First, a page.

At Kimura, Japan, patterns and surface interest are created by glueing, printing and washing fabrics. The unglued portion washes away, leaving a dimensional fabric with different patterns and textures. A denim flower is created by applying cotton denim to polyester net. The same technique is used for cotton knits and silk organza.
Rafael Catala S.A., Spain, dates back to 1770 and is still owned by the same family. Fabric archives are adapted and used for inspiration today. Recently, the company created fabrics for a Spanish royal wedding. Silk and cotton jacquards are woven for both apparel and upholstery. Most of the designs are traditional; many are woven with Lurex.
Luxury and imagination have no limits at three France-based fabrics companies. Silk chiffons, satins, crepes and taffetas at Bianchini are hand-painted and flocked. The looks this season are romantic and soft, or brightly colored with an ethnic feeling, or they have a primitive quality to them.
Best-selling laces at Solstiss are colored in pink and turquoise. Heavy laces are corded with metallic threads. For evening, the look is fragile and sparkling; for day, laces are stiff and sometimes coated.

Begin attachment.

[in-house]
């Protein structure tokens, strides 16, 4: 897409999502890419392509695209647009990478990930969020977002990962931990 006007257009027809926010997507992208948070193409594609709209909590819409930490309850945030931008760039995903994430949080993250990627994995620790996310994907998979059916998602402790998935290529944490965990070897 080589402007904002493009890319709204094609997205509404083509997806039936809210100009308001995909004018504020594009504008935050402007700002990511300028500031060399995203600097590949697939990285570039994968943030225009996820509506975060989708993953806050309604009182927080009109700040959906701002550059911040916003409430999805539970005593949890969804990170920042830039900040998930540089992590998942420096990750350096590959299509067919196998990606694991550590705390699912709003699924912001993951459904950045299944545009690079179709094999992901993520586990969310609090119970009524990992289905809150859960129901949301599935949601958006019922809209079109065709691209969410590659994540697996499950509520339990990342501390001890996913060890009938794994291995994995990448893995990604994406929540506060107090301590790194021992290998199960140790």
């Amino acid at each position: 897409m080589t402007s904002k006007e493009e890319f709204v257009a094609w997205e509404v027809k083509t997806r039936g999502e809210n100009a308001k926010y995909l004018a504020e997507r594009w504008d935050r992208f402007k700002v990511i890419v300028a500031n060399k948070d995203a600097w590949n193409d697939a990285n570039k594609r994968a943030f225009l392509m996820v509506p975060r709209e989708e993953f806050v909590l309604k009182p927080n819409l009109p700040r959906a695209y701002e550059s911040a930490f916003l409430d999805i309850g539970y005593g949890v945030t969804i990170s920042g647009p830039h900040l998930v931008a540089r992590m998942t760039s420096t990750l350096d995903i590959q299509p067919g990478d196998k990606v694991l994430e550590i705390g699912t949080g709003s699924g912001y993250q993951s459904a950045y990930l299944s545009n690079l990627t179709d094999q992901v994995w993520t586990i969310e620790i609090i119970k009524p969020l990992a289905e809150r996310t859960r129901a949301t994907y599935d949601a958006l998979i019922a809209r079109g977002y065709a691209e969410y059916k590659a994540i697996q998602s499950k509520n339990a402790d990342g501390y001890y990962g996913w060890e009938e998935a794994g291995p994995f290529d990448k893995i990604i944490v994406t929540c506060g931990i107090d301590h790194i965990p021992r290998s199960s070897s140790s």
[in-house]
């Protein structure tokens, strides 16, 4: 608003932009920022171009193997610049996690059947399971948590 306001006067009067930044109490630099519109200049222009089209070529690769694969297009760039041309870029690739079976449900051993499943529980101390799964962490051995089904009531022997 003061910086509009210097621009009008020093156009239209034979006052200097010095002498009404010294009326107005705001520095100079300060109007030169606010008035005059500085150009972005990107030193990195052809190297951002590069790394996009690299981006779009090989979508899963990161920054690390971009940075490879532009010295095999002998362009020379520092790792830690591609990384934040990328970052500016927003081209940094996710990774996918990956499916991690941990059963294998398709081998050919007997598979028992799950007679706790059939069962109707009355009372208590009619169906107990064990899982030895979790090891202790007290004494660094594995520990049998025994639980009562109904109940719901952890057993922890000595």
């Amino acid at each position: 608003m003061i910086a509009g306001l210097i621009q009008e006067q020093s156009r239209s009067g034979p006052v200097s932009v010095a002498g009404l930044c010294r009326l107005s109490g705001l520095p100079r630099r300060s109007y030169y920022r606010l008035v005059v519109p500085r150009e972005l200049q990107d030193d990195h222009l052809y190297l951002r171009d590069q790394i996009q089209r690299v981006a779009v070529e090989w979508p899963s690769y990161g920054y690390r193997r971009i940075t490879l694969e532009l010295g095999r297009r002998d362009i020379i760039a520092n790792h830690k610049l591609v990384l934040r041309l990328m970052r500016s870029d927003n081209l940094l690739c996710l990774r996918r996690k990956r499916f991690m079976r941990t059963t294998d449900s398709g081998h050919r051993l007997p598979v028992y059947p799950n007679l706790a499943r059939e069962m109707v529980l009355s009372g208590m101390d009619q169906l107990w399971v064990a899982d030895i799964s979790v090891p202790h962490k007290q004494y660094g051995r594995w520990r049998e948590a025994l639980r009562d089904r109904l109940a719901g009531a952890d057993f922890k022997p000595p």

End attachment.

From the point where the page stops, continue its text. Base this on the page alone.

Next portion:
It's color unlimited at Bucol, where ink-jet prints are shown on silk twills, chiffons, satins and crepes. Silk/linen blends are slightly lustrous and yarn-dyed jacquards sparkle with a touch of Lurex. Prints tend to be large in scale with a lot of ground coverage. There are flashing stripes that look as if they are moving, swirling graphics, florals with patterned petals and sophisticated conversationals.
Ratti S.p.A. and Mantero Seta S.p.A., both based in Italy, report prints are selling well. At Mantero, Lurex is used in subtle touches; it is meant to be worn for day. Floral-printed silk chiffons have broken Lurex threads running through them. Fil coupé is dotted with gold, and there are glimmering pinstripes on floral-patterned jacquards. Ethnic florals here are inspired by Australian aboriginal motifs. Along with silk crepes and chiffons, there is cotton canvas printed with bold abstract patterns in saturated colors.
At Ratti, silk chiffons, crepons, satin-striped sheers and jacquards, along with cotton eyelets, linen, shiny stretch jersey and cotton/metal poplin are the most sought-after fabrics. There are prints on lamé grounds, metallic devorés, Lurex applications and printed gold. Floral prints are flat and bright or soft and romantic. There are ethnic abstracts and paisleys.